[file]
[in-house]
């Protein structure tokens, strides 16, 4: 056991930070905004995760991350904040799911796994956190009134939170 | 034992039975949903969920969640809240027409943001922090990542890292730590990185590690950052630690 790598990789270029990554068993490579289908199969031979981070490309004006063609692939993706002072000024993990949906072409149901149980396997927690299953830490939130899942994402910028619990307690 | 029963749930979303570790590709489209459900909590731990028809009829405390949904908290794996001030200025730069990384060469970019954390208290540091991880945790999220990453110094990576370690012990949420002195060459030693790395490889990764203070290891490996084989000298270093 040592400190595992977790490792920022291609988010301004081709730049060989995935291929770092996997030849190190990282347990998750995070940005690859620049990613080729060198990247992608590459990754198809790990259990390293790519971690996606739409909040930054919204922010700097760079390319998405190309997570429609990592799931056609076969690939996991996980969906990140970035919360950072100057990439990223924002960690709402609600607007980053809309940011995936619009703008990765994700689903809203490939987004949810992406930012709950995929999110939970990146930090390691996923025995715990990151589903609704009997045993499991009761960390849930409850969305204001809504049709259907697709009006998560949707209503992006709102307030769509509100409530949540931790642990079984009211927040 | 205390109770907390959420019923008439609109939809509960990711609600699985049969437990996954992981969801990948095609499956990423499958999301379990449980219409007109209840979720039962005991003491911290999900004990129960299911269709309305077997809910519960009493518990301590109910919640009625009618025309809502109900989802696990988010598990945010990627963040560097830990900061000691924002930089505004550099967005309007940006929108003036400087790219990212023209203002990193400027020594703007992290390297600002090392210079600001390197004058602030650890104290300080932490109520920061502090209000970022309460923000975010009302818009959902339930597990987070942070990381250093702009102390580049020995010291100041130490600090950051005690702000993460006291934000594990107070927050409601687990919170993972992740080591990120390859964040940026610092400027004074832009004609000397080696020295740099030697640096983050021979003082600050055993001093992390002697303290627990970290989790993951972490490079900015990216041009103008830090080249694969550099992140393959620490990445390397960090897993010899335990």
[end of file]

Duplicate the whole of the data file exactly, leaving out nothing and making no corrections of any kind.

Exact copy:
[in-house]
């Protein structure tokens, strides 16, 4: 056991930070905004995760991350904040799911796994956190009134939170 | 034992039975949903969920969640809240027409943001922090990542890292730590990185590690950052630690 790598990789270029990554068993490579289908199969031979981070490309004006063609692939993706002072000024993990949906072409149901149980396997927690299953830490939130899942994402910028619990307690 | 029963749930979303570790590709489209459900909590731990028809009829405390949904908290794996001030200025730069990384060469970019954390208290540091991880945790999220990453110094990576370690012990949420002195060459030693790395490889990764203070290891490996084989000298270093 040592400190595992977790490792920022291609988010301004081709730049060989995935291929770092996997030849190190990282347990998750995070940005690859620049990613080729060198990247992608590459990754198809790990259990390293790519971690996606739409909040930054919204922010700097760079390319998405190309997570429609990592799931056609076969690939996991996980969906990140970035919360950072100057990439990223924002960690709402609600607007980053809309940011995936619009703008990765994700689903809203490939987004949810992406930012709950995929999110939970990146930090390691996923025995715990990151589903609704009997045993499991009761960390849930409850969305204001809504049709259907697709009006998560949707209503992006709102307030769509509100409530949540931790642990079984009211927040 | 205390109770907390959420019923008439609109939809509960990711609600699985049969437990996954992981969801990948095609499956990423499958999301379990449980219409007109209840979720039962005991003491911290999900004990129960299911269709309305077997809910519960009493518990301590109910919640009625009618025309809502109900989802696990988010598990945010990627963040560097830990900061000691924002930089505004550099967005309007940006929108003036400087790219990212023209203002990193400027020594703007992290390297600002090392210079600001390197004058602030650890104290300080932490109520920061502090209000970022309460923000975010009302818009959902339930597990987070942070990381250093702009102390580049020995010291100041130490600090950051005690702000993460006291934000594990107070927050409601687990919170993972992740080591990120390859964040940026610092400027004074832009004609000397080696020295740099030697640096983050021979003082600050055993001093992390002697303290627990970290989790993951972490490079900015990216041009103008830090080249694969550099992140393959620490990445390397960090897993010899335990």